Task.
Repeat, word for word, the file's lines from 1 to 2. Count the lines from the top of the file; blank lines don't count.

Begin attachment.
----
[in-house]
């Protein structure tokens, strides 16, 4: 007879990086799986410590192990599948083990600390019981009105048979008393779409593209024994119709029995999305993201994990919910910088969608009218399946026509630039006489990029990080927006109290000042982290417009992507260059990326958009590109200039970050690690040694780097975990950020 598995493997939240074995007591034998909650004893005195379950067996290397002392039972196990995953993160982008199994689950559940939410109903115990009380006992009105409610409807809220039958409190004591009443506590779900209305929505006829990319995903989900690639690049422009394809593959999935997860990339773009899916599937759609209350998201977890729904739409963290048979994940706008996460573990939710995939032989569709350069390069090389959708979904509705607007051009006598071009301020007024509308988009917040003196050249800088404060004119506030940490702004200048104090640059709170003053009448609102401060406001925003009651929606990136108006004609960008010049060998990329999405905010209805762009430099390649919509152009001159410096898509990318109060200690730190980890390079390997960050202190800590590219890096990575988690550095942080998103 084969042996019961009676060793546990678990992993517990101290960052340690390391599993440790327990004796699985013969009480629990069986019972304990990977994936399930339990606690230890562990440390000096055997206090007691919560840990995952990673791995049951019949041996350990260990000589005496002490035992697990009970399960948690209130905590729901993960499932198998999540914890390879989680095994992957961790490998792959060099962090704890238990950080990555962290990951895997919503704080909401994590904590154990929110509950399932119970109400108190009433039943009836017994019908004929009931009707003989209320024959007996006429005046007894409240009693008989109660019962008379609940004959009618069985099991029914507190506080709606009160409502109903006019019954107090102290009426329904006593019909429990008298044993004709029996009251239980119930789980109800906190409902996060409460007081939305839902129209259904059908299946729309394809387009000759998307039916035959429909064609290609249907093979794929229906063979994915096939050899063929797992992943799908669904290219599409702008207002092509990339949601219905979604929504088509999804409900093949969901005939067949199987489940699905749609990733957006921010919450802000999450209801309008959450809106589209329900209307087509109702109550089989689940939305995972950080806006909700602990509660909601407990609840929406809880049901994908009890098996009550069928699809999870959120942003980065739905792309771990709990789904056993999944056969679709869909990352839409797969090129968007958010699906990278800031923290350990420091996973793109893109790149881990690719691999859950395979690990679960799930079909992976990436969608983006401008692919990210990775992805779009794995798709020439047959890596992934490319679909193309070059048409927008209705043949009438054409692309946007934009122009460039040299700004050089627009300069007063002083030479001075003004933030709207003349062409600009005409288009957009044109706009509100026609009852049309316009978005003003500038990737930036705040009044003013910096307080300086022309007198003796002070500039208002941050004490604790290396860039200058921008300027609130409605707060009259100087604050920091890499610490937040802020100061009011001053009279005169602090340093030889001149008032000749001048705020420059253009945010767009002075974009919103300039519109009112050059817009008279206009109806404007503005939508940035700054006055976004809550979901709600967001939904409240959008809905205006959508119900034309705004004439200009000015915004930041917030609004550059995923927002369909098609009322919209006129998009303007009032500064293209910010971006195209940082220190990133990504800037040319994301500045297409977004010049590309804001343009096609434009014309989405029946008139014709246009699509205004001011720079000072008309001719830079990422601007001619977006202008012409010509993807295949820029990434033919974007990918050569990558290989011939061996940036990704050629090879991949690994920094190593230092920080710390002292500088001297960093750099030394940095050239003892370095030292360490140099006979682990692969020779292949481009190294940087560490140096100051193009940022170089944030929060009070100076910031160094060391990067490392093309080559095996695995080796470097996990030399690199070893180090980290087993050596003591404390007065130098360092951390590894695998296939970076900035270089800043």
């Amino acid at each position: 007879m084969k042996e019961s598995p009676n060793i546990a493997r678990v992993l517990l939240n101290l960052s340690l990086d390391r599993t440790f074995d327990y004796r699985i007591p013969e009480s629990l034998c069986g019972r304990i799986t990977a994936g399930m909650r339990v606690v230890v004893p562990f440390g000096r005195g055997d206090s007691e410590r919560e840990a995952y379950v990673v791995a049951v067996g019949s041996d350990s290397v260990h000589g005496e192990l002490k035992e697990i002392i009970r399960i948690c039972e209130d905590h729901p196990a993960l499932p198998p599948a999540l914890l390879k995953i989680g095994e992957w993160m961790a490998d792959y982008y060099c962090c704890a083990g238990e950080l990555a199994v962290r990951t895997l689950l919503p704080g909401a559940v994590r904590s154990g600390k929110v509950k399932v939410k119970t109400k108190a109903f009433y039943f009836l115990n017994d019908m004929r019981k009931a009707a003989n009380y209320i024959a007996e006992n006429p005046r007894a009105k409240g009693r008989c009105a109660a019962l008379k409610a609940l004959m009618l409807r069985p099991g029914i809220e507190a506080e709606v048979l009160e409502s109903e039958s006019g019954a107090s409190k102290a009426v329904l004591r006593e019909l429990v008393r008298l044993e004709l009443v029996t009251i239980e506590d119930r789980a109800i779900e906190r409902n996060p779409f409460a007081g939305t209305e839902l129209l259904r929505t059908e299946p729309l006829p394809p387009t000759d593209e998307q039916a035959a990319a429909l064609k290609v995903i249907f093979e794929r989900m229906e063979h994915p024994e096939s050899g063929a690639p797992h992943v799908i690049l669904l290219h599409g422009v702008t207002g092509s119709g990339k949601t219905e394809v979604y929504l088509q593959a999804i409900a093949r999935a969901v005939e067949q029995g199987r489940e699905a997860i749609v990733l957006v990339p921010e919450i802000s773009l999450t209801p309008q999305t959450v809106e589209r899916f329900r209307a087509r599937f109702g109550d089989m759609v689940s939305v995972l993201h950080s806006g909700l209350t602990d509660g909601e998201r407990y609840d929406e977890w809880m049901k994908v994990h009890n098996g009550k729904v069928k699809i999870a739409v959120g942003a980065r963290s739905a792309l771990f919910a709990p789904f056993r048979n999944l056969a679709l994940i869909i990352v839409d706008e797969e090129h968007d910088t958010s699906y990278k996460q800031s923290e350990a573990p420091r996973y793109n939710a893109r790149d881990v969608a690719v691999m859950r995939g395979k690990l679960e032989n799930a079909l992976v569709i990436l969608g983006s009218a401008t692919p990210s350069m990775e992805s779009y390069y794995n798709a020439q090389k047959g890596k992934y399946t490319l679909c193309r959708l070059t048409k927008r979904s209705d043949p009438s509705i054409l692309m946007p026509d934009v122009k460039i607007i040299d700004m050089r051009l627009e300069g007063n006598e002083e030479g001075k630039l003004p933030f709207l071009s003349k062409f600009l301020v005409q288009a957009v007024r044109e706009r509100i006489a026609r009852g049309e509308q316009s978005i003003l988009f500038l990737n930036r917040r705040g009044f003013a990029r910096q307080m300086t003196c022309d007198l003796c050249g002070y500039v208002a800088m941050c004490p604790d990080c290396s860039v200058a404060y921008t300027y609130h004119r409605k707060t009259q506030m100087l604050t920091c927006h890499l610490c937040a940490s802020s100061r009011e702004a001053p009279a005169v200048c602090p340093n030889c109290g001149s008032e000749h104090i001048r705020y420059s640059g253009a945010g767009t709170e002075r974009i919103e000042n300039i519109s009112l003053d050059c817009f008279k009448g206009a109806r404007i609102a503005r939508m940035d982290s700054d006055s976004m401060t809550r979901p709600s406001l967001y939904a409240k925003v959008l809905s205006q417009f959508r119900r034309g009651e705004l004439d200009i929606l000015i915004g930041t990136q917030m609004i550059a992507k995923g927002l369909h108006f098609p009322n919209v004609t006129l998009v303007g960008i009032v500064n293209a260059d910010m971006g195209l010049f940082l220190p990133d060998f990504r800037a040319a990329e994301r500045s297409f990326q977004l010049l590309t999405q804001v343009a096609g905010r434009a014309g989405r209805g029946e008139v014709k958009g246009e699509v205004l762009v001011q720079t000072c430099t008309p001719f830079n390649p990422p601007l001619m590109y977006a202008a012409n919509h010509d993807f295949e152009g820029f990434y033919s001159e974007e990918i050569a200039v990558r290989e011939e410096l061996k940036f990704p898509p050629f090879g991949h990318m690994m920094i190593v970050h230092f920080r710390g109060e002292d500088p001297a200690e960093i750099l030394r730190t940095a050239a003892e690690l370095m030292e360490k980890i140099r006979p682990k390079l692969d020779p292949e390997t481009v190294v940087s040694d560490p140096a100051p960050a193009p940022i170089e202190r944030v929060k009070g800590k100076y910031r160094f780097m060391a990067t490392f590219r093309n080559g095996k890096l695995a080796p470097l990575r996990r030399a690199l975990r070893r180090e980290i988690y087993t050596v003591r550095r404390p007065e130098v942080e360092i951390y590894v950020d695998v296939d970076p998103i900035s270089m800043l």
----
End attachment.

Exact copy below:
[in-house]
């Protein structure tokens, strides 16, 4: 007879990086799986410590192990599948083990600390019981009105048979008393779409593209024994119709029995999305993201994990919910910088969608009218399946026509630039006489990029990080927006109290000042982290417009992507260059990326958009590109200039970050690690040694780097975990950020 598995493997939240074995007591034998909650004893005195379950067996290397002392039972196990995953993160982008199994689950559940939410109903115990009380006992009105409610409807809220039958409190004591009443506590779900209305929505006829990319995903989900690639690049422009394809593959999935997860990339773009899916599937759609209350998201977890729904739409963290048979994940706008996460573990939710995939032989569709350069390069090389959708979904509705607007051009006598071009301020007024509308988009917040003196050249800088404060004119506030940490702004200048104090640059709170003053009448609102401060406001925003009651929606990136108006004609960008010049060998990329999405905010209805762009430099390649919509152009001159410096898509990318109060200690730190980890390079390997960050202190800590590219890096990575988690550095942080998103 084969042996019961009676060793546990678990992993517990101290960052340690390391599993440790327990004796699985013969009480629990069986019972304990990977994936399930339990606690230890562990440390000096055997206090007691919560840990995952990673791995049951019949041996350990260990000589005496002490035992697990009970399960948690209130905590729901993960499932198998999540914890390879989680095994992957961790490998792959060099962090704890238990950080990555962290990951895997919503704080909401994590904590154990929110509950399932119970109400108190009433039943009836017994019908004929009931009707003989209320024959007996006429005046007894409240009693008989109660019962008379609940004959009618069985099991029914507190506080709606009160409502109903006019019954107090102290009426329904006593019909429990008298044993004709029996009251239980119930789980109800906190409902996060409460007081939305839902129209259904059908299946729309394809387009000759998307039916035959429909064609290609249907093979794929229906063979994915096939050899063929797992992943799908669904290219599409702008207002092509990339949601219905979604929504088509999804409900093949969901005939067949199987489940699905749609990733957006921010919450802000999450209801309008959450809106589209329900209307087509109702109550089989689940939305995972950080806006909700602990509660909601407990609840929406809880049901994908009890098996009550069928699809999870959120942003980065739905792309771990709990789904056993999944056969679709869909990352839409797969090129968007958010699906990278800031923290350990420091996973793109893109790149881990690719691999859950395979690990679960799930079909992976990436969608983006401008692919990210990775992805779009794995798709020439047959890596992934490319679909193309070059048409927008209705043949009438054409692309946007934009122009460039040299700004050089627009300069007063002083030479001075003004933030709207003349062409600009005409288009957009044109706009509100026609009852049309316009978005003003500038990737930036705040009044003013910096307080300086022309007198003796002070500039208002941050004490604790290396860039200058921008300027609130409605707060009259100087604050920091890499610490937040802020100061009011001053009279005169602090340093030889001149008032000749001048705020420059253009945010767009002075974009919103300039519109009112050059817009008279206009109806404007503005939508940035700054006055976004809550979901709600967001939904409240959008809905205006959508119900034309705004004439200009000015915004930041917030609004550059995923927002369909098609009322919209006129998009303007009032500064293209910010971006195209940082220190990133990504800037040319994301500045297409977004010049590309804001343009096609434009014309989405029946008139014709246009699509205004001011720079000072008309001719830079990422601007001619977006202008012409010509993807295949820029990434033919974007990918050569990558290989011939061996940036990704050629090879991949690994920094190593230092920080710390002292500088001297960093750099030394940095050239003892370095030292360490140099006979682990692969020779292949481009190294940087560490140096100051193009940022170089944030929060009070100076910031160094060391990067490392093309080559095996695995080796470097996990030399690199070893180090980290087993050596003591404390007065130098360092951390590894695998296939970076900035270089800043």